Public authority and the aid sector
CPAID researchers found that the aid sector has only a partial understanding of public authorities in fragile and conflict-affected states. At both a local and regional level, the aid sector’s programming frequently neglects to consider the role played by authorities other than state and civil society organisations, such as traditional authorities, faith-based organisations or armed organisations.
- National staff are much more aware than expat staff of the role played by different public authorities, who often unofficially incorporate them into their work.
- This understanding is more clearly demonstrated in practice than in documentation, which often focusses exclusively on the state and formal civil society organisations, while downplaying other forms of public authority.
- Aid organisations such as official donors and INGOs often themselves behave as public authorities, which they fail to acknowledge.
Commodity chains on conflict areas
Analysing commodity chains is a good way to study the different armed public authorities in conflict-affected areas. By looking at how state and non-state actors are involved in various stages of the chain we learn about how these groups both compete and depend on each other, and how everyday livelihoods have become militarised.
- Research into small-scale fishing in the DRC reveals an entire economy based around the practice with transport and commodification of fish militarised in competition for power.
- It is important to take into account social and environmental landscapes to grasp how different actors exercise and enforce their authority.
Violent political markets
The logistics economy is Somalia has increased instability and the propensity for violence. In particular, contractors in transport, logistics, and construction in Somalia have retained political and economic power throughout the civil war and during post-war state-building, and by enforcing their authority they have decreased the authority of the state itself.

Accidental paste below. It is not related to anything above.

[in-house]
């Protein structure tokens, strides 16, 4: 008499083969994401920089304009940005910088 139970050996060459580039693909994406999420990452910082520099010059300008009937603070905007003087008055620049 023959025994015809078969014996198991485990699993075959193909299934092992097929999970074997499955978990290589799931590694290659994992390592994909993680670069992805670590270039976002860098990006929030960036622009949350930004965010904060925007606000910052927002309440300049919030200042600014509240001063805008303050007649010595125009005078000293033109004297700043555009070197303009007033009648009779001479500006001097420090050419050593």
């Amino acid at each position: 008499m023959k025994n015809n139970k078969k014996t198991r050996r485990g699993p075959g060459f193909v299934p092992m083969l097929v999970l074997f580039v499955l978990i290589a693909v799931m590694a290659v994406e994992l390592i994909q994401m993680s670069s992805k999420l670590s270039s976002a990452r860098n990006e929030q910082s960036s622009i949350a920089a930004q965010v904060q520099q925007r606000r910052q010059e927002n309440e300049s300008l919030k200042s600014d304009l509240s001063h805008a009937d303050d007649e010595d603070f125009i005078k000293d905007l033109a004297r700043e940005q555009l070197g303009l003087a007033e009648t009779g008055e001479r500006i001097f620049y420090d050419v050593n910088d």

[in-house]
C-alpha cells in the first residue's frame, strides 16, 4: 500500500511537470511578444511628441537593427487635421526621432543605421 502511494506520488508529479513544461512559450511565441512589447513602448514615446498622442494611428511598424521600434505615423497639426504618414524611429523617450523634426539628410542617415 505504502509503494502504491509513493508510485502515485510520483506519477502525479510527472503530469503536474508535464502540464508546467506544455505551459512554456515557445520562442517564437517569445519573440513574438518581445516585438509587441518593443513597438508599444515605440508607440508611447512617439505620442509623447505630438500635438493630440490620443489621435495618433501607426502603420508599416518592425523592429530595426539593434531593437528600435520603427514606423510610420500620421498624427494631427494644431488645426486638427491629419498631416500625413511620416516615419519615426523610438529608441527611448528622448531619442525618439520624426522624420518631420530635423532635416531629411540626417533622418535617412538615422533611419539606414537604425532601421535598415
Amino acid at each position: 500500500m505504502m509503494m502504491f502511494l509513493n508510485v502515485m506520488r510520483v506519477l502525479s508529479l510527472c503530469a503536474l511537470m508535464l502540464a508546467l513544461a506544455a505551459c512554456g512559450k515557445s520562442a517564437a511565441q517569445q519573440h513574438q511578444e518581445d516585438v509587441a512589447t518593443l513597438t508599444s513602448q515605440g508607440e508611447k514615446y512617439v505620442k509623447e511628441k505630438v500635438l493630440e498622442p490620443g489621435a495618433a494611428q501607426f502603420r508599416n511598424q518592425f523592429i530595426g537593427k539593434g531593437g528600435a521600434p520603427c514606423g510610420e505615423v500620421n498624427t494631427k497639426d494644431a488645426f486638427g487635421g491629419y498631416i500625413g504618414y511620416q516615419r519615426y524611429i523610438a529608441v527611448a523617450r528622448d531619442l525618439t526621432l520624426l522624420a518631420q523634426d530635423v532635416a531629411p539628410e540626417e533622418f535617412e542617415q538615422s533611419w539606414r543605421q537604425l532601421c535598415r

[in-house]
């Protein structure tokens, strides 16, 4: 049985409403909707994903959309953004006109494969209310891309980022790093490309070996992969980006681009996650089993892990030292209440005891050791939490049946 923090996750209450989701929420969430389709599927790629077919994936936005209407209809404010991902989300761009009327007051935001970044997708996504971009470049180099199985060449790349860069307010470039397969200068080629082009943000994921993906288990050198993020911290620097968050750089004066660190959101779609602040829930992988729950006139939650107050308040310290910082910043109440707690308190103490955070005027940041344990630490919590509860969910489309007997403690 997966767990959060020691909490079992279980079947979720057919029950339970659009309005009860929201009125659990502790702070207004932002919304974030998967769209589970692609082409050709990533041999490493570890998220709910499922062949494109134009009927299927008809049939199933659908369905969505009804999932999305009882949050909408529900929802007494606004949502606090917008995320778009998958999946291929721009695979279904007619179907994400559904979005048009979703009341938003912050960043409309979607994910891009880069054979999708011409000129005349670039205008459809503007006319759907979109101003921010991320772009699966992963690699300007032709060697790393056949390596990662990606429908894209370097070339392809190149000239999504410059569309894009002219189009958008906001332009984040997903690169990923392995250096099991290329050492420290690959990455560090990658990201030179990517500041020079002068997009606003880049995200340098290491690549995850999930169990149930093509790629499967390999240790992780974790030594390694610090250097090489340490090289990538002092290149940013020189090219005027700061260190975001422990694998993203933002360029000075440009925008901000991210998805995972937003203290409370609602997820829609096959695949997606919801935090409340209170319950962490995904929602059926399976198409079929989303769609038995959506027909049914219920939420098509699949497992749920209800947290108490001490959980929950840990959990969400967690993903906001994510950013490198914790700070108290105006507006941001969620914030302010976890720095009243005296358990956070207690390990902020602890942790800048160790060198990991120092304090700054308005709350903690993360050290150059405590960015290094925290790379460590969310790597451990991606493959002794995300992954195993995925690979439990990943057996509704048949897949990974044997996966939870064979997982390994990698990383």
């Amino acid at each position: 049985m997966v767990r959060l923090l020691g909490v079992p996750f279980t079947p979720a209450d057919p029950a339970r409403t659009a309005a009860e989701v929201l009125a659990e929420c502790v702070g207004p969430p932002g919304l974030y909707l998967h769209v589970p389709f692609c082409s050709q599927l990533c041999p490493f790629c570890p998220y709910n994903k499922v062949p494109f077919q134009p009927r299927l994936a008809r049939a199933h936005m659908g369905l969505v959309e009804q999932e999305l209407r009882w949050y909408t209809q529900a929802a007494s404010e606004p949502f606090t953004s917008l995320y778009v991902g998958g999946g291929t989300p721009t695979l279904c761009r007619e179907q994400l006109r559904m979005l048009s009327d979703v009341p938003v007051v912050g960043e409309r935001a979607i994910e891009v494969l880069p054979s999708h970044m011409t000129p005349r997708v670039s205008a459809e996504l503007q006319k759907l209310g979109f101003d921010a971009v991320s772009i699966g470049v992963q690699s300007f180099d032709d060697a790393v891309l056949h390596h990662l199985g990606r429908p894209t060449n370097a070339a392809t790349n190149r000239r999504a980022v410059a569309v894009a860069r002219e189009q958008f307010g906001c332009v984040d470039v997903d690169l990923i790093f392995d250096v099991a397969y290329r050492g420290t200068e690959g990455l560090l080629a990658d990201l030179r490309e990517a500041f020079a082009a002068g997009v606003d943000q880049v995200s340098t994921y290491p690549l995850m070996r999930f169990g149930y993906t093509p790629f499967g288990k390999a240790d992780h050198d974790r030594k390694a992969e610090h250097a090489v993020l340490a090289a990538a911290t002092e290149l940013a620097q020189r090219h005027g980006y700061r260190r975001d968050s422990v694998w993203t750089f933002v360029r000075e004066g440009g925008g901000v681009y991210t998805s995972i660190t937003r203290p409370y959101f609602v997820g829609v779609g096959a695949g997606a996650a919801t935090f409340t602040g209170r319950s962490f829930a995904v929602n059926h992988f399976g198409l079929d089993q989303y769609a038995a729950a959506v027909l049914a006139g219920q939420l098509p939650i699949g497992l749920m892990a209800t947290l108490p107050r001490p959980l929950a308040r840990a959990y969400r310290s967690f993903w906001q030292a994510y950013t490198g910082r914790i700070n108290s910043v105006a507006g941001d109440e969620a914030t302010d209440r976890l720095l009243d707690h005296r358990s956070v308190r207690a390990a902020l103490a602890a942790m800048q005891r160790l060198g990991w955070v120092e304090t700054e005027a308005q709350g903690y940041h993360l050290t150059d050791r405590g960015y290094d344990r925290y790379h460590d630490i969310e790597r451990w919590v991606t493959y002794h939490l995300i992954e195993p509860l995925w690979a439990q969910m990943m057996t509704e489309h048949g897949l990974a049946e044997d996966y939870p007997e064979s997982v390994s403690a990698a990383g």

- Infrastructure contractors in Somalia have contributed to insecurity, competition between clans, elusive wealth, and financial uncertainty.
- Financial uncertainty is also generated by disorderly foreign aid contracting in an international system which views infrastructure contracting as vital to peace, stability, and economic development.
International policymaking and the third United Nations
Recent decades have seen a dramatic increase in the number of private and public sector organisations willing to participate in global governance. Working alongside the United Nations, these non-state actors have on many occasions solved problems and improved lives, acting as sources of public authority in their influence on international policymaking.
- The interaction of non-state actors (the Third UN) with governments (the First UN) and inter-governmental bureaucracies (the Second UN) help explain shifts in policies, priorities, and practices.
- Knowledge institutions around the UN are essential yet underappreciated sources of public authority, knowledge, and international norms.
- These Third UN organisations themselves reflect global disparities in the production of and access to knowledge.
CPAID and epidemics
By investigating how public authority shapes governance in regions affected by epidemics, CPAID better equips policymakers to manage health responses based on knowledge of local power relations and popular social attitudes.
Ebola and public authority
CPAID conducts research into the political, social, and economic circumstances under which outbreaks of Ebola spread and can be contained. Since 2019, our researchers have produced extensive evidence-based research on Ebola outbreaks, ranging from academic papers to action-oriented research briefs and blog posts. In Uganda, our researchers have met with regional public health authorities to discuss critical recommendations based on previous government interventions.
COVID-19 and public authority
Since the outbreak of COVID-19 across the continent in 2020, CPAID researchers have used an extensive network on the ground to monitor the impact of public health responses on citizens’ everyday lives. Through a public authority lens, researchers have investigated the role of religions, charities, local community organisations, and militias in their pandemic response.
Learn more about CPAID work on epidemics and the Firoz Lalji Institute for Africa response to COVID-19.